Churchyard cross 25m south of St Uny's Church, Lelant


Heritage Category: Scheduled Monument

List Entry Number: 1017628

Date first listed: 01-Nov-1950

Date of most recent amendment: 08-Dec-1997


Ordnance survey map of Churchyard cross 25m south of St Uny's Church, Lelant
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The building or site itself may lie within the boundary of more than one authority.

District: Cornwall (Unitary Authority)

Parish: St. Ives

National Grid Reference: SW 54825 37695


Legacy Record - This information may be included in the List Entry Details.

Reasons for Designation

Wayside crosses are one of several types of Christian cross erected during the medieval period, mostly from the 9th to 15th centuries AD. In addition to serving the function of reiterating and reinforcing the Christian faith amongst those who passed the cross and of reassuring the traveller, wayside crosses often fulfilled a role as waymarkers, especially in difficult and otherwise unmarked terrain. The crosses might be on regularly used routes linking ordinary settlements or on routes having a more specifically religious function, including those providing access to religious sites for parishioners and funeral processions, or marking long-distance routes frequented on pilgrimages. Over 350 wayside crosses are known nationally, concentrated in south west England throughout Cornwall and on Dartmoor where they form the commonest type of stone cross. A small group also occurs on the North York Moors. Relatively few examples have been recorded elsewhere and these are generally confined to remote moorland locations. Outside Cornwall almost all wayside crosses take the form of a `Latin' cross, in which the cross-head itself is shaped within the projecting arms of an unenclosed cross. In Cornwall wayside crosses vary considerably in form and decoration. The commonest type includes a round, or `wheel', head on the faces of which various forms of cross or related designs were carved in relief or incised, the spaces between the cross arms possibly pierced. The design was sometimes supplemented with a relief figure of Christ and the shaft might bear decorative panels and motifs. Less common forms in Cornwall include the `Latin' cross and, much rarer, the simple slab with a low relief cross on both faces. Rare examples of wheel-head and slab-form crosses also occur within the North York Moors group. Most wayside crosses have either a simple socketed base or show no evidence for a separate base at all. Wayside crosses contribute significantly to our understanding of medieval religious customs and sculptural traditions and to our knowledge of medieval routeways and settlement patterns. All wayside crosses which survive as earth- fast monuments, except those which are extremely damaged and removed from their original locations, are considered worthy of protection.

The churchyard cross, 25m south of St Uny's Church, has survived well as a good example of a `wheel' headed cross with a rare form of decoration. As there is no record of the cross having been moved, it is considered to be in its original location, and still maintains its original function as a churchyard cross.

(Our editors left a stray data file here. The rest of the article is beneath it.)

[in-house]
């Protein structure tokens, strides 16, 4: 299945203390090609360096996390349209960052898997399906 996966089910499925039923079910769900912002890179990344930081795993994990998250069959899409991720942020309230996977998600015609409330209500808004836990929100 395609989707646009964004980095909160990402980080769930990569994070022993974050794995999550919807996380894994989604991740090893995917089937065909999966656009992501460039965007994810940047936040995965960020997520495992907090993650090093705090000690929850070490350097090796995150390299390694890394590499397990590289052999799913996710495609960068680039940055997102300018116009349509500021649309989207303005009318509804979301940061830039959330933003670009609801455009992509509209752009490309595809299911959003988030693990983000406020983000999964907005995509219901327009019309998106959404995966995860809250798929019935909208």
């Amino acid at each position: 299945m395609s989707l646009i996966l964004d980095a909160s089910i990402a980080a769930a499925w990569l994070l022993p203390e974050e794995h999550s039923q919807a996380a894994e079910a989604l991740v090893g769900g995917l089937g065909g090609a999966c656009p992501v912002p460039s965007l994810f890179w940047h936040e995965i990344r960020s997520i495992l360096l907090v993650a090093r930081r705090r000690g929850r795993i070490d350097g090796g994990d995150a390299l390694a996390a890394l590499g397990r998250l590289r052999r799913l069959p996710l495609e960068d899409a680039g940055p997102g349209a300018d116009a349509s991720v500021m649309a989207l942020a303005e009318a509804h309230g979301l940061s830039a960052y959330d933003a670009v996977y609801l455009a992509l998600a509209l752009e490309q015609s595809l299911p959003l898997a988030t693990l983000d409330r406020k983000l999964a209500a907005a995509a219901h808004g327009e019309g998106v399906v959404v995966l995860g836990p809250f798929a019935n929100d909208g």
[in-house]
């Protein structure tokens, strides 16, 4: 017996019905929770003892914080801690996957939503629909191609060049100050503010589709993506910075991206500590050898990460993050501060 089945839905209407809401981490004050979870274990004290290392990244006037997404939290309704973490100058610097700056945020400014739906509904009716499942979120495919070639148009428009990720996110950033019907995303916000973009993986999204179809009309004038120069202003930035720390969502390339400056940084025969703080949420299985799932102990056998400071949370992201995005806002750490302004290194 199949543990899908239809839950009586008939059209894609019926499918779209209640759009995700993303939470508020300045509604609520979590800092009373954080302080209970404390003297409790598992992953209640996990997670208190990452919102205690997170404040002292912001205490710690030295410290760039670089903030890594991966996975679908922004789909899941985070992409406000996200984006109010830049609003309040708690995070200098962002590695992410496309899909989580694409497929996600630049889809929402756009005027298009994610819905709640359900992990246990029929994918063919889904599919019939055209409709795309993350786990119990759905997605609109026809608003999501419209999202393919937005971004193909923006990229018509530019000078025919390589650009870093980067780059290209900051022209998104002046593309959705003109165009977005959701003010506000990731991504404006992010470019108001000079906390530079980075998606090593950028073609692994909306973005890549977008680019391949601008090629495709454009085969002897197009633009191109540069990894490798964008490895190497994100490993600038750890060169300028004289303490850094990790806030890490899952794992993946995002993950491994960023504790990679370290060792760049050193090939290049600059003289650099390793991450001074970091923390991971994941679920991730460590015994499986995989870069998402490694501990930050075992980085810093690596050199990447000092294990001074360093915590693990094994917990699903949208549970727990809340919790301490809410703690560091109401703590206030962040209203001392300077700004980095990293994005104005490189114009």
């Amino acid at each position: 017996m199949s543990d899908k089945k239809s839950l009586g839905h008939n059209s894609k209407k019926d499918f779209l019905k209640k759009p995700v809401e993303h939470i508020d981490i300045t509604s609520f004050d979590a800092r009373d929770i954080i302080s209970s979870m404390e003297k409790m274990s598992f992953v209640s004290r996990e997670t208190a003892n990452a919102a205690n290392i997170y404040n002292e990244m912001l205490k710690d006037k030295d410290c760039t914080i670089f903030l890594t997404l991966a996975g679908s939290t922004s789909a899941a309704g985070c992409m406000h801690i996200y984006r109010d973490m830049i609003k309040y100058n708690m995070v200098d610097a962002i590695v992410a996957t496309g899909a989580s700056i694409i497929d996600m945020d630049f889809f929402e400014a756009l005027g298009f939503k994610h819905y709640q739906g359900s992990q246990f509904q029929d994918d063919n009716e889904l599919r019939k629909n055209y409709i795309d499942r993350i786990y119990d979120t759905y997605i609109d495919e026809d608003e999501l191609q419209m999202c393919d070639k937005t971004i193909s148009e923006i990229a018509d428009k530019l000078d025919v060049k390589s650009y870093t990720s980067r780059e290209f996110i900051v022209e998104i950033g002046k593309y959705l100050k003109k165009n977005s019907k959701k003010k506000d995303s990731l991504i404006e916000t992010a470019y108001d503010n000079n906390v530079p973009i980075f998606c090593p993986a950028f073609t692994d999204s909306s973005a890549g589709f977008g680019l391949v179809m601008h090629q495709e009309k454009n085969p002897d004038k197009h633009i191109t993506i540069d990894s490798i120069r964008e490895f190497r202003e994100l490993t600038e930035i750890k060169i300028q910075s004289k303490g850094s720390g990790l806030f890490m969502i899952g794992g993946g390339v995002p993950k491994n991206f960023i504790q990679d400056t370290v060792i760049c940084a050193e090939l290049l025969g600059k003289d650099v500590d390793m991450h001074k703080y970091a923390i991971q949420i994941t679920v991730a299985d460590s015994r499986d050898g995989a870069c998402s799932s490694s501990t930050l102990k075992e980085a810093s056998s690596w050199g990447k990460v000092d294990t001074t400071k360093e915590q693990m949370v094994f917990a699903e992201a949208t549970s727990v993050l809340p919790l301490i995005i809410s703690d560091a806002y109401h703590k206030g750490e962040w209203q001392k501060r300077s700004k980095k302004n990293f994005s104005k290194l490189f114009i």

Legacy Record - This information may be included in the List Entry Details.


The monument includes a medieval churchyard cross in St Uny's churchyard, situated to the south of the church. The churchyard cross, which is 2m high, survives as an upright granite shaft with a round, `wheel' head which measures 0.4m high by 0.43m wide and is 0.14m thick. The principal faces are orientated east-west. The west principal face bears a central round raised boss and four triangular sinkings forming the spaces between a St Andrew's cross. The east principal face also bears four triangular sinkings arranged to form a St Andrew's cross, and a slightly raised central round boss. The shaft measures 1.6m high by 0.41m wide at the base tapering to 0.29m at the top and is 0.32m thick at the base tapering to 0.26m at the neck. All four corners of the shaft are chamfered. The cross, which is Listed Grade II*, is considered to be in its original position,and is believed to be the original churchyard cross. The gravestone to the south east of the cross, where it falls within its protective margin, is excluded from the scheduling, although the ground beneath is included.

MAP EXTRACT The site of the monument is shown on the attached map extract. It includes a 2 metre boundary around the archaeological features, considered to be essential for the monument's support and preservation.


The contents of this record have been generated from a legacy data system.

Legacy System number: 30426

Legacy System: RSM


Books and journals
Langdon, A G, Old Cornish Crosses, (1896)
Consulted July 1996, Cornwall SMR entry for PRN No.31063,
Title: 1:25000 Ordnance Survey Map; SW 33/43/part 53; Pathfinder 1364 Source Date: 1989 Author: Publisher: Surveyor:

End of official listing